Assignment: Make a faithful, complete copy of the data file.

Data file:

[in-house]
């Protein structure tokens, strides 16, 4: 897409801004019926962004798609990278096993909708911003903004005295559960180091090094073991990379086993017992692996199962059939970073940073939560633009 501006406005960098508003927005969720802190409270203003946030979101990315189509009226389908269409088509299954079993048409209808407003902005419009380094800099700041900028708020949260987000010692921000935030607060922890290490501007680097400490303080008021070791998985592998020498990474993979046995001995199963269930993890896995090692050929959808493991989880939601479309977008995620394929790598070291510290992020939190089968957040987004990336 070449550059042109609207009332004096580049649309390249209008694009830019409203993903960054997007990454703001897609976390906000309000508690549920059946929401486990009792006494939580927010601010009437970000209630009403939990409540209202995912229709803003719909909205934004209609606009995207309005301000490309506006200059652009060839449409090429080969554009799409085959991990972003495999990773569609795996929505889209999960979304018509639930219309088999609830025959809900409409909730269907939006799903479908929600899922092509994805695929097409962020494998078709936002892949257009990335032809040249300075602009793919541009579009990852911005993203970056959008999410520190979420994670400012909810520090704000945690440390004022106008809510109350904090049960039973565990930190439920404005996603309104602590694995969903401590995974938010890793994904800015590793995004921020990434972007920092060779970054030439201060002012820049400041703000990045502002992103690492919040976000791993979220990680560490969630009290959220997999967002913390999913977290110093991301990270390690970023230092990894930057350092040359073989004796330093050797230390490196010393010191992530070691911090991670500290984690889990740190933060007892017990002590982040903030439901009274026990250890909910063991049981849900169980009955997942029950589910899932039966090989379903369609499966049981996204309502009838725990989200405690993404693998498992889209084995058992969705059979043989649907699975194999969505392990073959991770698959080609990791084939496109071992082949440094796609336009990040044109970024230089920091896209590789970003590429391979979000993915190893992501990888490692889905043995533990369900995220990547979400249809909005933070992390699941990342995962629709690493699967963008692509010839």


[in-house]
């Protein structure tokens, strides 16, 4: 897409801004019926962004798609990278096993909708911003903004005295559960180091090094073991990379086993017992692996199962059939970073940073939560633009 501006406005960098508003927005969720802190409270203003946030979101990315189509009226389908269409088509299954079993048409209808407003902005419009380094800099700041900028708020949260987000010692921000935030607060922890290490501007680097400490303080008021070791998985592998020498990474993979046995001995199963269930993890896995090692050929959808493991989880939601479309977008995620394929790598070291510290992020939190089968957040987004990336 070449550059042109609207009332004096580049649309390249209008694009830019409203993903960054997007990454703001897609976390906000309000508690549920059946929401486990009792006494939580927010601010009437970000209630009403939990409540209202995912229709803003719909909205934004209609606009995207309005301000490309506006200059652009060839449409090429080969554009799409085959991990972003495999990773569609795996929505889209999960979304018509639930219309088999609830025959809900409409909730269907939006799903479908929600899922092509994805695929097409962020494998078709936002892949257009990335032809040249300075602009793919541009579009990852911005993203970056959008999410520190979420994670400012909810520090704000945690440390004022106008809510109350904090049960039973565990930190439920404005996603309104602590694995969903401590995974938010890793994904800015590793995004921020990434972007920092060779970054030439201060002012820049400041703000990045502002992103690492919040976000791993979220990680560490969630009290959220997999967002913390999913977290110093991301990270390690970023230092990894930057350092040359073989004796330093050797230390490196010393010191992530070691911090991670500290984690889990740190933060007892017990002590982040903030439901009274026990250890909910063991049981849900169980009955997942029950589910899932039966090989379903369609499966049981996204309502009838725990989200405690993404693998498992889209084995058992969705059979043989649907699975194999969505392990073959991770698959080609990791084939496109071992082949440094796609336009990040044109970024230089920091896209590789970003590429391979979000993915190893992501990888490692889905043995533990369900995220990547979400249809909005933070992390699941990342995962629709690493699967963008692509010839």